Dress codes have been in the media a great deal lately, and usually not in good ways. Many students and parents have either defied or denounced their schools’ dress codes, and the results haven’t always been good. Like it or not, however, schools have a right to implement and enforce a dress code, which also means that students can be penalized for not adhering to the rules.
As parents it’s our job to make sure that our children follow the rules laid out by the school. Whether these rules pertain to a student’s dress or behavior it’s important that the children understand why the rules are in place, and how best to follow them. It’s also important that kids know what the consequences are for breaking the rules.
That being said, it’s also critical to let children, especially teens, find ways to express their individual style while still adhering to the dress code. We’ll take a look at some great ways to help your teen feel like an individual, even when he or she has to dress like everyone else.
Styling a School Uniform
If your teen’s school requires uniforms the first and most important thing to do is to check the school handbook for clarification on how the uniforms can be styled. Some schools are more lenient than others when it comes to accessories. Once the rules are established, help your teen find ways to accessorize their uniform stylishly without violating the dress code.
- Accessories. Obviously, one of the easiest ways to add some style to a uniform is with accessories. Everything from jewelry to book bags can be counted as accessories and it’s fun to play around with different styles. A trendy animal print watch from Jimmy Jazz, scarves in bright colors and prints, and funky tights and leggings can all be used to make a school uniform a little more personal.
- Tailoring. If you buy your teen’s uniform off the rack or from a catalog, consider paying a visit to your local tailor or seamstress. If your teen’s uniform fits properly it will look much better on them, which can help make them feel just a bit better about wearing it.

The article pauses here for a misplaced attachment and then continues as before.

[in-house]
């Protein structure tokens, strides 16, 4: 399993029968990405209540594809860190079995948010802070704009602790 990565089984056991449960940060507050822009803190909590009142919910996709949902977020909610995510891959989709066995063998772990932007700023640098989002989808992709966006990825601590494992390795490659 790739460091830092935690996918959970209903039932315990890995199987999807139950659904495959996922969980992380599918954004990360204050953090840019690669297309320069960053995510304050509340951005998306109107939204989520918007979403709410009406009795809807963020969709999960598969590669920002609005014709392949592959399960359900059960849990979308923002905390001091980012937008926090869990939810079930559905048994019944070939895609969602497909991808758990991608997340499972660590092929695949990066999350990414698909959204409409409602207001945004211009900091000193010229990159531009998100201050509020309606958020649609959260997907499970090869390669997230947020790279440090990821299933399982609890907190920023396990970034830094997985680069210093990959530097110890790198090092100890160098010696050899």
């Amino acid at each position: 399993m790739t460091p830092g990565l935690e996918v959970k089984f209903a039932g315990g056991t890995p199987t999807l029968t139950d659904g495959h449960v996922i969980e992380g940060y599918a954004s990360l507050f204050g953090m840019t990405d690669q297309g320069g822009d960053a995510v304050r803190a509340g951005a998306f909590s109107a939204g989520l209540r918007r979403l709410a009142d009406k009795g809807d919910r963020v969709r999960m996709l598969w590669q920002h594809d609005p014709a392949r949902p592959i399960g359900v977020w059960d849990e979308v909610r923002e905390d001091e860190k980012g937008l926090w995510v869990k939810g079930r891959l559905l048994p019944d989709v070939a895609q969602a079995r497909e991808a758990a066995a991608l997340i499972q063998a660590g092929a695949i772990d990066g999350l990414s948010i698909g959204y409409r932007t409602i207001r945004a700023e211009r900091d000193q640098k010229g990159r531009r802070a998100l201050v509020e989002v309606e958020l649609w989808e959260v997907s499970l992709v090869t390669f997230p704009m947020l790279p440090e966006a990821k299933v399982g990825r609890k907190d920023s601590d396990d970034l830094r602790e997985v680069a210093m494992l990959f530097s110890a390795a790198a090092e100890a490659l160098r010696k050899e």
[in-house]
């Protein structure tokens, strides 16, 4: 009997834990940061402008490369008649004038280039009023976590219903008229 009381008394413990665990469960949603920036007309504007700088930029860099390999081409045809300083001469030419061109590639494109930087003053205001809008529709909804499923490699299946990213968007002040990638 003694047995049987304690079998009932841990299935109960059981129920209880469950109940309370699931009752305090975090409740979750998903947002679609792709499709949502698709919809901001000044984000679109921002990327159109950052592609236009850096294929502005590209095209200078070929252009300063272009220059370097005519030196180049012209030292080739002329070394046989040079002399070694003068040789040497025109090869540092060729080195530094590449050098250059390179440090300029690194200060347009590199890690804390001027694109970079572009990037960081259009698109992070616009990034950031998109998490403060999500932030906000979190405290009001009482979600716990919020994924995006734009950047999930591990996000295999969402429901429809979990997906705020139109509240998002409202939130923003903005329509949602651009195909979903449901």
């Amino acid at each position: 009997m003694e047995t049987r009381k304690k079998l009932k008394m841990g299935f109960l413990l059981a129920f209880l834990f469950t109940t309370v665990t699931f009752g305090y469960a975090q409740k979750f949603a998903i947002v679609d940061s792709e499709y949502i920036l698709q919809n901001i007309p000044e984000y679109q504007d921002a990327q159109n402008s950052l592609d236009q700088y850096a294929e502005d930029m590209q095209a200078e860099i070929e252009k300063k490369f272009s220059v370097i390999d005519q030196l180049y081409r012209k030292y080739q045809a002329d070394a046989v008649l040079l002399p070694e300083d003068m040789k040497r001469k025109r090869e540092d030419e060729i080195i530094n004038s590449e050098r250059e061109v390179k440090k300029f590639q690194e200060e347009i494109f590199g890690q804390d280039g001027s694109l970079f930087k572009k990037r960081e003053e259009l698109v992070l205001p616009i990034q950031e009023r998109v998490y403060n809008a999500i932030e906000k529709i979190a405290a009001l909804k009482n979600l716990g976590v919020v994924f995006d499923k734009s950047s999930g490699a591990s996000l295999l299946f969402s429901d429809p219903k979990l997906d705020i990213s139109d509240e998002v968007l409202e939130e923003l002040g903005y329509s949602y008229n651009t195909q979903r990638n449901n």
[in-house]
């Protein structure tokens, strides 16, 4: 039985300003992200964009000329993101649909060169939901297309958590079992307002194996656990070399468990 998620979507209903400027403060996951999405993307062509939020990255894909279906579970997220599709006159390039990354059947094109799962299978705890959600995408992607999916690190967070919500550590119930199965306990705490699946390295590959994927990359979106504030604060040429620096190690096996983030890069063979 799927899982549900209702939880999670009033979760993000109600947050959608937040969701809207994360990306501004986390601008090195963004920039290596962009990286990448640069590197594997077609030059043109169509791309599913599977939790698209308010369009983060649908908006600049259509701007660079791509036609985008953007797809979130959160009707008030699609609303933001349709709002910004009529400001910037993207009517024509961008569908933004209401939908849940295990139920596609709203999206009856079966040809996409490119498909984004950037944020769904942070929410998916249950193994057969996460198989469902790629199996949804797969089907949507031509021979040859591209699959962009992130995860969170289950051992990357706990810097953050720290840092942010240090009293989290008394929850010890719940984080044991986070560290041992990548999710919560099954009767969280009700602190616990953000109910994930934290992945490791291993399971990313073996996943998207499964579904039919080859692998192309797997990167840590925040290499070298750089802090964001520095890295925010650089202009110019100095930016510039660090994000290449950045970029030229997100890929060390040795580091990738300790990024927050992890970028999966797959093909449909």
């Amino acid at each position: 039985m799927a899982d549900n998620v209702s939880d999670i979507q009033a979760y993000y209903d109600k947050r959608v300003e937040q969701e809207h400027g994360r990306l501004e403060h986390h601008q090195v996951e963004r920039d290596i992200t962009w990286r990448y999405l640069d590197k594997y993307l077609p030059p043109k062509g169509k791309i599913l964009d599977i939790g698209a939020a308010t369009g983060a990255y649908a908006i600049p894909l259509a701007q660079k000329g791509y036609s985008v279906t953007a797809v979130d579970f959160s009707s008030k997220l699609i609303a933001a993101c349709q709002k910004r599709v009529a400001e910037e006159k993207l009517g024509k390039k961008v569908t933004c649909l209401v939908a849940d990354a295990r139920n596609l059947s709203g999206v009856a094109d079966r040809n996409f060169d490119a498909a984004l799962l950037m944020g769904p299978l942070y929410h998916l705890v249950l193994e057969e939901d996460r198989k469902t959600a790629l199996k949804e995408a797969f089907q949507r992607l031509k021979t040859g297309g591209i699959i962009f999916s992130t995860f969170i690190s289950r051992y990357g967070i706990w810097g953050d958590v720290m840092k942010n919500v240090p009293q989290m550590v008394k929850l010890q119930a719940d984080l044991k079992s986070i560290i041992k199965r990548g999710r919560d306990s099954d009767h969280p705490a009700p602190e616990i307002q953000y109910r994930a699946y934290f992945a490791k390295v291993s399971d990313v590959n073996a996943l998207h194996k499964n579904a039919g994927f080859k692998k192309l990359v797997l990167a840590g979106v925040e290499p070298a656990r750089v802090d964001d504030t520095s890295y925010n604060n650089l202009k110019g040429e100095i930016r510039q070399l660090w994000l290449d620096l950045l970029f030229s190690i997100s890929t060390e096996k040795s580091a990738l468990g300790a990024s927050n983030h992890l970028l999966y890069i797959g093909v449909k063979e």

- Outerwear. Many schools don’t have an outerwear requirement when it comes to uniforms, so as long as your teen’s choices don’t break any other dress code rules they can really have fun when the weather turns cold. Stylish coats, hats, scarves, and boots can all be fun ways to express one’s style, even if those garments are likely shed as soon as the students enter the school building.
Styling a Dress Code
Dress codes can be a little bit easier than a uniform for your teen to style, but it’s important that they are fully aware of the school’s rules regarding clothing, and that they don’t try to push the boundaries. Many schools have implemented zero tolerance policies on dress codes, and the last thing we want is for our kids to have to deal with a suspension from school, or worse.
- Visit thrift stores and resale shops. Perhaps the best way for your teen to express their individuality is by encouraging them to shop at thrift stores. They are likely to find one of kind, vintage items that no one else will have. For girls, pretty dresses from the 1970s come in fun and bold prints are usually designed to cover the shoulders and knees, which will satisfy a dress code. Boys can explore vintage items like tie tacks and sport coats from the 1960s that just might make them trend setters at school. Vintage music T-shirts are also great choices.
- Teach your teen how to sew. Yes, I know. This one might be a little far-fetched, but why not give it a try? Many teens have an interest in the construction side of fashion, so why not encourage that? Not only will your teen learn a skill that might morph into a career, they’ll also have truly unique outfits that they themselves have created. Additionally, it could save you a great deal of money.
School dress codes can be a hassle or they can serve as a way for teens and parents to be creative and problem solve together. Once you’re certain of the rules surrounding your teen’s dress code you can have fun exploring different styling options and wardrobe choices, which might just bring you a little closer to your kids at the end of the day.